first time mortgage

How to house hunt without destroying your relationship

Bethany RamosFirst-Time Homebuyer, Home Buying, Lifestyle

Share this post:
Reading Time: 4 minutes
Feb. 8, 2018.

It’s not just a rumor. For years, this sneaky little factoid about what causes a couple’s pristine relationship to crumble from the inside out, almost without warning, has been making its way around the internet.

Rankings may vary based on the psychologist, relationship expert, or research institute, but money always makes the top 10 list for reasons why couples fight. Arguments between two seemingly compatible people are normal, of course, and may include other fun topics of disparagement like kids, in-laws, cleanliness, and emotional issues. But money, being the root of all evil, can make its way into even the most sympatico relationships.

Let’s say you and your significant other are taking the plunge and are thinking about buying a house. If so, a big congratulations are in order — right alongside a big adjustment in your expectations to avoid any spats that could derail your best-laid plans.

Got 15 minutes?* Get prequalified for your mortgage.

4 ways to ace home buying as a couple

As you start the house hunt together, keep these guidelines in mind to mitigate money-related arguments, preserve your relationship, and save your sanity:

1. Get prequalified first.

Today’s version of the house hunt has little to do with pounding the pavement; it’s largely digital. When couples get that starry-eyed look in their eyes and decide to buy, they start by scouring houses on the internet and bookmarking a list of favorites. As fun as “window shopping” for homes online may be, there is a catch. It’s far too easy to get your heart set on a dream house before you find out how much of a home loan you’ll prequalify for.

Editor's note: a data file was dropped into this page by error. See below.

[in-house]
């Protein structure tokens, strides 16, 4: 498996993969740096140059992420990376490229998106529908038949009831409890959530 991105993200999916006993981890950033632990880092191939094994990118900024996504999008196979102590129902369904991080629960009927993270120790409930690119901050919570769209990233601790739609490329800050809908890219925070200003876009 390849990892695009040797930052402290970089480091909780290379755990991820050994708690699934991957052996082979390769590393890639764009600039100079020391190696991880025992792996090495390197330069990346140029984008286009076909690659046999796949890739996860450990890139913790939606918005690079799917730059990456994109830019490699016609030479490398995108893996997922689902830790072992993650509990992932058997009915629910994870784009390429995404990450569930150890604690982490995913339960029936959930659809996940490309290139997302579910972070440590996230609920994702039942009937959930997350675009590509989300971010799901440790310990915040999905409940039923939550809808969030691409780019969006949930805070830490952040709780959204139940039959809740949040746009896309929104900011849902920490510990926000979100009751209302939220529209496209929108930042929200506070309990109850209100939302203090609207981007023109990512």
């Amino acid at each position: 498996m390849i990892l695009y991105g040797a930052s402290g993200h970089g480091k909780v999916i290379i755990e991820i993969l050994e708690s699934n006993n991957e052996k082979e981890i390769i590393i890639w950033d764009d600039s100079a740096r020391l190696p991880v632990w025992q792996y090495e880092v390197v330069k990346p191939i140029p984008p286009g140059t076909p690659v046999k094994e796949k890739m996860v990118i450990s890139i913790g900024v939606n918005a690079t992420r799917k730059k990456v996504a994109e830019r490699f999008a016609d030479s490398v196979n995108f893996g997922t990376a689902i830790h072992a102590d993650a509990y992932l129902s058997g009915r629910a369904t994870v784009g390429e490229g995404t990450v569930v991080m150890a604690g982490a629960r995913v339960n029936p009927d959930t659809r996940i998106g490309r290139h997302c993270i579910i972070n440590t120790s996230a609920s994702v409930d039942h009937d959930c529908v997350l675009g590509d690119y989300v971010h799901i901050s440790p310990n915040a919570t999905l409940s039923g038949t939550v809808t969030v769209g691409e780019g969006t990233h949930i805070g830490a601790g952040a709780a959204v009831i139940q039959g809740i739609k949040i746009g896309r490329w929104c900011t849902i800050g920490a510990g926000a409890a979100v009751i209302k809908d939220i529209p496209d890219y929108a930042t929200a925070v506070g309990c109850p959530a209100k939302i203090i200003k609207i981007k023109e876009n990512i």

Searching online for a house is encouraged — considering that 51 percent of buyers find their homes online — as long as you take care of your loan prequalification first. This simple step can minimize unnecessary arguments that can arise about where, when, and how much house you can afford. Give your information to a lender online, in person, or using an app. Get an estimate that details your housing budget. Use this number to narrow down your choices and ensure you and your partner are on the same page.

2. Deal with the debt.

You’ve gotten prequalified, and now it’s time to find out if you or your partner are hiding any (more) skeletons in your closets. This may also be a time when you discover, if you haven’t already, that you and your partner have differing beliefs about money. Though it can be a tough topic to tackle, it’s helpful to find out each other’s perspective on money matters early in the relationship — and especially before making a major financial commitment.

Most financial advisors recommend setting aside around 28 percent of your collective income for your monthly mortgage payment. To provide you with an accurate home loan estimate that you can use during your housing search, a mortgage lender is also going to look at your debt-to-income ratio as a couple. Assessing your risk using this number, many lenders stick with a debt-to-income ratio at a baseline of 38 percent, lower than the 43 percent recommended by the Consumer Financial Protection Bureau. High DTI ratios are common for many couples and may require financial planning and/or counseling. Interestingly, most partners are understanding of student loan debt, while car loan and credit card debt can strain a relationship.